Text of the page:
KEITH WEST
CV & REVIEWS

Born Warwickshire and studied fine art at Coventry College of Art 1965 – 1969. Lived in London since 1970, sponsored by Oppenheimer Investment House, New York, 1972 -74 Exhibited in various group and one-man shows in London, the UK and New Mexico with work in private collections in the UK, Europe, USA, Australia and New Zealand.

He taught at the Camden Institute from 1974, where he was successively Senior Lecturer in Painting and from 1982, Head of Arts and Crafts. He retired from full time education in 1997 and returned to painting but continued to teach various art groups.

 

In 2008 he was commissioned by the Tate Gallery Archive to write a memoir of his time as a student at Coventry College of art during a radical change in teaching methods and its influence on the development of contemporary British art. The document was also a memoir of a ten year close friendship with the art historian, critic and commentator Barbara Reise which began when she was senior lecturer in art history and West was a student. Reise’s position in the development of international contemporary art was largely forgotten at her untimely death in 1978, that is until her extensive archive was rescued by Sir Nicholas Serota and after ten years research and meticulous cataloguing by Tate Head Archivist, Adrian Glew, accessioned the archive in 2008 and on the Internet: TGA-786/

 

Keith West: Memoir of Coventry College of Art and Barbara Reise TGA-20121-7

 

Sacred + Profane

Lauderdale House, Highgate, London 2005

 

The sacred is entitled to reverence; the profane is characterized by contempt for sacred things. Yet Keith West’s paintings attempt to portray the dangerous conjunction of both by presenting a contemporary take on some of art history’s most potent themes.

 

The stories of the Israelite heroine Judith, who seduced and then decapitated the Babylonian captain Holofernes, and Salome, who danced before King Herod and demanded the head of John the Baptist as her reward, have served as subject matter for many artists from Cranach and Mantegna onwards. At the end of the nineteenth century, these women were presented as femmes fatales in images by Moreau, Munch, Klimt and Beardsley displaying heady mixtures of sexuality and death.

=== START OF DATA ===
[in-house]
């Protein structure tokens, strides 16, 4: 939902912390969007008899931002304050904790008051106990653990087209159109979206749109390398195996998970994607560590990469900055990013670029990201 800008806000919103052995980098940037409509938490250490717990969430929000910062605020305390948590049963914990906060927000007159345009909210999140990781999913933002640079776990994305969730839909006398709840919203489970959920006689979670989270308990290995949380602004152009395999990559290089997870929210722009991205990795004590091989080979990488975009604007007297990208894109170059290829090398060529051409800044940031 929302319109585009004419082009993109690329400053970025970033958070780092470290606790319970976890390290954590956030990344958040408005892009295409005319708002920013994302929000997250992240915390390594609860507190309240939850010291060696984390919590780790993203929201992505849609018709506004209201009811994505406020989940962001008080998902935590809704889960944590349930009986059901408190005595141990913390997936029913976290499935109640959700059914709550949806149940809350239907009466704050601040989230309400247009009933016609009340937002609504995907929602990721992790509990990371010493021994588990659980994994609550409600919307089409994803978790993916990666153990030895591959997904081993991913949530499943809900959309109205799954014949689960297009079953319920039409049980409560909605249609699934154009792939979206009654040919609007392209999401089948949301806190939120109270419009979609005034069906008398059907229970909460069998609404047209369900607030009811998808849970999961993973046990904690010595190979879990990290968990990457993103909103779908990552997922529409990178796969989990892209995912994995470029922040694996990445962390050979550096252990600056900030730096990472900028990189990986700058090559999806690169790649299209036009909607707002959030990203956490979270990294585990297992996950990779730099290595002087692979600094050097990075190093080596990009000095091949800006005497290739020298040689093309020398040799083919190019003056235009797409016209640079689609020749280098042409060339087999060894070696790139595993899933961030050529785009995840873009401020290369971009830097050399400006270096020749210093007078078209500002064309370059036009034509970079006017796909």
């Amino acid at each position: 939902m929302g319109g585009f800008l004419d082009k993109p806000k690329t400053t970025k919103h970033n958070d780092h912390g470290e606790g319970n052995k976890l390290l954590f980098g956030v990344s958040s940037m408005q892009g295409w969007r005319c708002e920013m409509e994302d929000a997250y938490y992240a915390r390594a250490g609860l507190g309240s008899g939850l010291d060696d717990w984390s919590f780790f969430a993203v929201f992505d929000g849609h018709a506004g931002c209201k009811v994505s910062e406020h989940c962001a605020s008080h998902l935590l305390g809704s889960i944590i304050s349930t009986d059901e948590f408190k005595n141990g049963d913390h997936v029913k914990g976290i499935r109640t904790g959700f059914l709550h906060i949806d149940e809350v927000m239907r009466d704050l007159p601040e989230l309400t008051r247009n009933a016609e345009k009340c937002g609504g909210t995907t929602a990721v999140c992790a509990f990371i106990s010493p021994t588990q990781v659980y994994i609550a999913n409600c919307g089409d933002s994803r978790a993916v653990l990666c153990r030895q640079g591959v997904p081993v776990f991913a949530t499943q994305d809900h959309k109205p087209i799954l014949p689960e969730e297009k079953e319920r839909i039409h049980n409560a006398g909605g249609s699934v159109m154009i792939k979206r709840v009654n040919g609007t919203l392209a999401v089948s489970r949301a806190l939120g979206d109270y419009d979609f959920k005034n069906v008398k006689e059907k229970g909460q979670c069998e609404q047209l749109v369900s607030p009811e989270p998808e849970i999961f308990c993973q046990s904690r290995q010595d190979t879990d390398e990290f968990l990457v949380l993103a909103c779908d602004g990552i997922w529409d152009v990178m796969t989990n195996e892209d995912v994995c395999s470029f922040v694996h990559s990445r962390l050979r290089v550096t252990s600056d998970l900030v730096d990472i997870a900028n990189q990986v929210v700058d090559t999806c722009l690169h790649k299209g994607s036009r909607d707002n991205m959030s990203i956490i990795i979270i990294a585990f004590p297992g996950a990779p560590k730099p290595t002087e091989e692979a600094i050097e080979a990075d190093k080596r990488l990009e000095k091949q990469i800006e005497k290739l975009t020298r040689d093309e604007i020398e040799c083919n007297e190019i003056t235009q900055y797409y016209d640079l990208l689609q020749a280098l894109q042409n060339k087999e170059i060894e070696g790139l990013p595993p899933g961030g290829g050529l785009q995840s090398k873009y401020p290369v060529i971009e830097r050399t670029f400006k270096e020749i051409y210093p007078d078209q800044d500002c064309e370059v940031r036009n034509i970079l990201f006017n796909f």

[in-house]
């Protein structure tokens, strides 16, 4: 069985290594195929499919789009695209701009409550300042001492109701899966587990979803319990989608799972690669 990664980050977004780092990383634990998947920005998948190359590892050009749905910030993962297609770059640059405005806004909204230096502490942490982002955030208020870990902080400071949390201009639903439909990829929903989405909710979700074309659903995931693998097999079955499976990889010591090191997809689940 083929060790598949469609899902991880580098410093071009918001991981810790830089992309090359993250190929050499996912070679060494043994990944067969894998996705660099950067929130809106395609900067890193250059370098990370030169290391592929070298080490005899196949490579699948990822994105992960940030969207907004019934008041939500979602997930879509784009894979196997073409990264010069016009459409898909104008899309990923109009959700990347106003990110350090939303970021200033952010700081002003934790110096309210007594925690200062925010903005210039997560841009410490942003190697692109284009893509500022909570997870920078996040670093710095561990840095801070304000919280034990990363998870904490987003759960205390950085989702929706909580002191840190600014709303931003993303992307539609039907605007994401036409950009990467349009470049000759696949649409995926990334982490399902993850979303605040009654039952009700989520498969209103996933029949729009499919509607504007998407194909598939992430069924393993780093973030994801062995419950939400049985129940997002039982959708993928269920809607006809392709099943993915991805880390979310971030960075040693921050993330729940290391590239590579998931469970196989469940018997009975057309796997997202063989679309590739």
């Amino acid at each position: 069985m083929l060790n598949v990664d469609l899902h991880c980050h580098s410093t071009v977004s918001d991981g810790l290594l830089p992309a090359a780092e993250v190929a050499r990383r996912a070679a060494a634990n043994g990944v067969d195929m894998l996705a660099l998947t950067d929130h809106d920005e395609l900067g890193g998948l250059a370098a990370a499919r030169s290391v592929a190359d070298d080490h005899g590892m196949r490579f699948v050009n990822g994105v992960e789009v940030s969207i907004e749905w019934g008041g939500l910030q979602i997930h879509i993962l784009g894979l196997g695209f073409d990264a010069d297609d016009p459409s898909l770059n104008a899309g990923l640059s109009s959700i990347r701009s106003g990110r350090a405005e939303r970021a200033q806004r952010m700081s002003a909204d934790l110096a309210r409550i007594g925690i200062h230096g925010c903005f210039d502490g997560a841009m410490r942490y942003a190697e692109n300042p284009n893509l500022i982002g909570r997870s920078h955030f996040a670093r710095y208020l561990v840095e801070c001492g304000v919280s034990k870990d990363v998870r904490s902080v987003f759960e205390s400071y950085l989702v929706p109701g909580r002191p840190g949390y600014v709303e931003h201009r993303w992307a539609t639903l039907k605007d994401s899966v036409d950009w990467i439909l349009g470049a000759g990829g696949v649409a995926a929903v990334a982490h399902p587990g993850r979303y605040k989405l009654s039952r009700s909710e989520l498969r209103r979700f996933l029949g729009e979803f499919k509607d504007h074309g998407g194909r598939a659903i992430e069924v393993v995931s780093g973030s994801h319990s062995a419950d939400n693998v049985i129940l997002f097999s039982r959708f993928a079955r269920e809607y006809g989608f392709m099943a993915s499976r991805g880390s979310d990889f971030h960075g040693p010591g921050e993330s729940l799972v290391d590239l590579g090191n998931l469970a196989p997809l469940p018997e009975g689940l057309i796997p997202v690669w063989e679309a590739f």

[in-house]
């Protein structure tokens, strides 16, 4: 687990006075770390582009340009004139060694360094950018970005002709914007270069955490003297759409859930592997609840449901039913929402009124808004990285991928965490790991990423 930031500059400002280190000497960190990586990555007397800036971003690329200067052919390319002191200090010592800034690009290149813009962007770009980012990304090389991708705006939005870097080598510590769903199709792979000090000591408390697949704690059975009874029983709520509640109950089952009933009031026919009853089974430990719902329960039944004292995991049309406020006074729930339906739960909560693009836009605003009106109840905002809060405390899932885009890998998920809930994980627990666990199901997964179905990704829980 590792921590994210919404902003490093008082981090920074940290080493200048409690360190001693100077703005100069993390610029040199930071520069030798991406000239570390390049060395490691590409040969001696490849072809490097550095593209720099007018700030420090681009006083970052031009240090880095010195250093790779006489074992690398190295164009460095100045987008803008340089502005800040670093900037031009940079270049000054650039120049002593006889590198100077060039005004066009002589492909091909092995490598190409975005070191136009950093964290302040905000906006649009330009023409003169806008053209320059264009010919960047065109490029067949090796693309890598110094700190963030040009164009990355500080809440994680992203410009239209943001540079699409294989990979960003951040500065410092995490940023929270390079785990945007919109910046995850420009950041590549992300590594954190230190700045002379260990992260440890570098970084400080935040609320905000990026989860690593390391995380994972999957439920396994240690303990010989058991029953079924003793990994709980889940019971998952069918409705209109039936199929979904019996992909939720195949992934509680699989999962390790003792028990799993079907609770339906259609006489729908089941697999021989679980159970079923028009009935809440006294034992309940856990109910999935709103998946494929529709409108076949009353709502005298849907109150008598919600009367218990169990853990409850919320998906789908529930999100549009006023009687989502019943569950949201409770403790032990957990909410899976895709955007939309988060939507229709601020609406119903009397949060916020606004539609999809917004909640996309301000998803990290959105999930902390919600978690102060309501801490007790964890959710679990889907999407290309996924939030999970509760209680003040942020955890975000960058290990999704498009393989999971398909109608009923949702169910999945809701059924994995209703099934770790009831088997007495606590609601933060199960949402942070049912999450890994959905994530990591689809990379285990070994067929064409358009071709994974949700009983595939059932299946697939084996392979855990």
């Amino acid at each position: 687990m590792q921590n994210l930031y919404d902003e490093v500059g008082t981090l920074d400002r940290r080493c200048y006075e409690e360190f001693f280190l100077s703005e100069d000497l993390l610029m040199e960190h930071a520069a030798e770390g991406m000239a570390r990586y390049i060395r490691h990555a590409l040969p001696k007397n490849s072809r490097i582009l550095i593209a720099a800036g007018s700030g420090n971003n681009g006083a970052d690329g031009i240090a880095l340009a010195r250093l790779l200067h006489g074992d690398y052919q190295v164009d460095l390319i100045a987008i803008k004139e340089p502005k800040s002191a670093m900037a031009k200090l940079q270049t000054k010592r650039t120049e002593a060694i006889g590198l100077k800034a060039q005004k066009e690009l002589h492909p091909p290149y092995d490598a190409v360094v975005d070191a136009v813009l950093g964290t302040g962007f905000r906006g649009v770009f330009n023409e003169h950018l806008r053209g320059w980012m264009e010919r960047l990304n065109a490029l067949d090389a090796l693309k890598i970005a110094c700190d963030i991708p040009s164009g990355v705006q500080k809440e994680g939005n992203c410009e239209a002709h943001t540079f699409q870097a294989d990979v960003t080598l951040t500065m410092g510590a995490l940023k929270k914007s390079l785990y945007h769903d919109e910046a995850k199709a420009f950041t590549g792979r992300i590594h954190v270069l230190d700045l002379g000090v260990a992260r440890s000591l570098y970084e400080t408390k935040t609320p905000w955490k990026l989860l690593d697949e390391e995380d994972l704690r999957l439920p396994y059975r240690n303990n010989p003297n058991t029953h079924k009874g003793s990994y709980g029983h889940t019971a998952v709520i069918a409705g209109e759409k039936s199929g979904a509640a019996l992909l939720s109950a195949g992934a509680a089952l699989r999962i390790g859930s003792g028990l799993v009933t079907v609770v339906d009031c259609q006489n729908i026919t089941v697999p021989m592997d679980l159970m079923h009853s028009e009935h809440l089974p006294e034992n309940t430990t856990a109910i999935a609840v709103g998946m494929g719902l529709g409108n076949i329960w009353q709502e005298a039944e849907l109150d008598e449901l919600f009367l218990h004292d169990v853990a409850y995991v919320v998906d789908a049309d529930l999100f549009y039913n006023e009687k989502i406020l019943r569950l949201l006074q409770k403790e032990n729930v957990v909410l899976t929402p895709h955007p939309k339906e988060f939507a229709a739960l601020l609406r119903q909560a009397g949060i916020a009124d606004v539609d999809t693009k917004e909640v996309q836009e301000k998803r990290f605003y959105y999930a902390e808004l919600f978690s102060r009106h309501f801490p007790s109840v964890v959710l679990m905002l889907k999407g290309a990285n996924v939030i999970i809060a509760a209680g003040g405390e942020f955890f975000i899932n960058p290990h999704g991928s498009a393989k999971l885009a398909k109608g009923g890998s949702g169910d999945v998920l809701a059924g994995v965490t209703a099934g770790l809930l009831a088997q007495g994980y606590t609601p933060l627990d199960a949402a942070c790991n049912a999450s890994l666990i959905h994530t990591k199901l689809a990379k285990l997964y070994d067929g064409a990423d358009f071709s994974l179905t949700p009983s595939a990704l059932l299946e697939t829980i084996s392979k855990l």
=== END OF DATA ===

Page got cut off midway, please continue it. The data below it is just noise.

Instead of following this path, West prefers to give his scenes a modern coolness: Salome gazes at us confidently in leather evening wear with cigarette in hand, the head of John wrapped neatly on its salver beside her, while Judith cradles the head of Holofernes as she displays it to her companion.

 

The beautiful young Israelite David, who killed the Philistine leader Goliath with a stone from his sling, has also inspired artists, notably Caravaggio who portrayed himself as the victim. West’s image has the famous painter and film-maker Derek Jarman, as the victim, presaging Jarman’s own sad death. West does not shy away from finding inspiration in his own sexuality. Christ in the Garden of Gethsemane is a despairing pin-up with cigarette stubs and a spilt beaker of coffee, and a painting of the young gay man Matthew Shepherd who was hung on a fence and left to die in Wyoming has strong echoes of Christ on the cross.

 

West’s images explore ”issues of rejection, estrangement and isolation”, and reflect “an ever-present sense of uncertainty and anxiety”.

Avoiding any hint of self-pity, he has used his obvious technical abilities and art-historical knowledge to great effect in his marriage of the sacred and the profane.

 

Peter Webb

September 2005

(Author of The Erotic Arts, Biography of David Hockney and Leonor Fini)

 

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Sacred + Profane

Gallery 47, Great Russell Street, London 2006

 

Recently, I was in the archaeological museum of Athens, where the classical statues of naked youths and maidens, though shattered, struck me, as never before, with the wonder of eroticism. This eroticism seemed to me all the more wonderfully evocative for the historical fact that many of the nudes – for example, the muscular, somewhat languid youths in relief on funerary stele – were meant to portray the triumph of life over death, with, however, the constant awareness deeply within them of the tragedy of death in life. I am reminded of just these figures in studying the paintings by Keith West, charged as they are with the acute sense of the sensual body, and also with the vulnerability of the body in suffering, in violence, in death. There is in the paintings of Keith West the struggle of the beautiful naked body to be itself against a world that is so ready to destroy it, all the more paradoxically when the destroyer is himself a beautiful David. Keith West brings great nobility to that struggle.

 

David Plante

20 August 2006

 

(Author The Ghost of Henry James, The Francoeur Family, The Pure

Lover, Difficult Women and autobiographical - Becoming a Londoner)

 

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Sacred + Profane – Dreams and Visions

Gallery 47, Great Russell Street, London 2008